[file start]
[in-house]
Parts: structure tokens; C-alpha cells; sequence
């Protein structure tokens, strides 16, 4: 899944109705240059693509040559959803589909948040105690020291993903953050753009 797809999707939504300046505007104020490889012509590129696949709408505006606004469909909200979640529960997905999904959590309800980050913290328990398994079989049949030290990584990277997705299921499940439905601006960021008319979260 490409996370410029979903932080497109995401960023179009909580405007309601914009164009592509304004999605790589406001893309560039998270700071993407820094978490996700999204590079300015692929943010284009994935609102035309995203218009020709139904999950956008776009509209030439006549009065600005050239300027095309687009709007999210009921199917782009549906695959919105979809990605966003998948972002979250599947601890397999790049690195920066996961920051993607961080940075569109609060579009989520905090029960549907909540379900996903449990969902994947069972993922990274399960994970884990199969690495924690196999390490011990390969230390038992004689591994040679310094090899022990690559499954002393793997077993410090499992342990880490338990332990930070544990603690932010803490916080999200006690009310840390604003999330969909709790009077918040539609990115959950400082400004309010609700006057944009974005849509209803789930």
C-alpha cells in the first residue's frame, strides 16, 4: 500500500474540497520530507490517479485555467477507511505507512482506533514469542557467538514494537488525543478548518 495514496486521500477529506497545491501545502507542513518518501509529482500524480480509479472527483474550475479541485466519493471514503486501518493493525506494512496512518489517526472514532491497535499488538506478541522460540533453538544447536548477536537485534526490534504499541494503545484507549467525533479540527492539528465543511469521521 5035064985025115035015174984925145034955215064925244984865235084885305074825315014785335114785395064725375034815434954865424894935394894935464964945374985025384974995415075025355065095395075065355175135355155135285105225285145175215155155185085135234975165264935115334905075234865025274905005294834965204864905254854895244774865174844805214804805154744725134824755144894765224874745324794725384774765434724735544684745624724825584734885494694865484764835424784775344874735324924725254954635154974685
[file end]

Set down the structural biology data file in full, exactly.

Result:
[in-house]
Parts: structure tokens; C-alpha cells; sequence
């Protein structure tokens, strides 16, 4: 899944109705240059693509040559959803589909948040105690020291993903953050753009 797809999707939504300046505007104020490889012509590129696949709408505006606004469909909200979640529960997905999904959590309800980050913290328990398994079989049949030290990584990277997705299921499940439905601006960021008319979260 490409996370410029979903932080497109995401960023179009909580405007309601914009164009592509304004999605790589406001893309560039998270700071993407820094978490996700999204590079300015692929943010284009994935609102035309995203218009020709139904999950956008776009509209030439006549009065600005050239300027095309687009709007999210009921199917782009549906695959919105979809990605966003998948972002979250599947601890397999790049690195920066996961920051993607961080940075569109609060579009989520905090029960549907909540379900996903449990969902994947069972993922990274399960994970884990199969690495924690196999390490011990390969230390038992004689591994040679310094090899022990690559499954002393793997077993410090499992342990880490338990332990930070544990603690932010803490916080999200006690009310840390604003999330969909709790009077918040539609990115959950400082400004309010609700006057944009974005849509209803789930």
C-alpha cells in the first residue's frame, strides 16, 4: 500500500474540497520530507490517479485555467477507511505507512482506533514469542557467538514494537488525543478548518 495514496486521500477529506497545491501545502507542513518518501509529482500524480480509479472527483474550475479541485466519493471514503486501518493493525506494512496512518489517526472514532491497535499488538506478541522460540533453538544447536548477536537485534526490534504499541494503545484507549467525533479540527492539528465543511469521521 5035064985025115035015174984925145034955215064925244984865235084885305074825315014785335114785395064725375034815434954865424894935394894935464964945374985025384974995415075025355065095395075065355175135355155135285105225285145175215155155185085135234975165264935115334905075234865025274905005294834965204864905254854895244774865174844805214804805154744725134824755144894765224874745324794725384774765434724735544684745624724825584734885494694865484764835424784775344874735324924725254954635154974685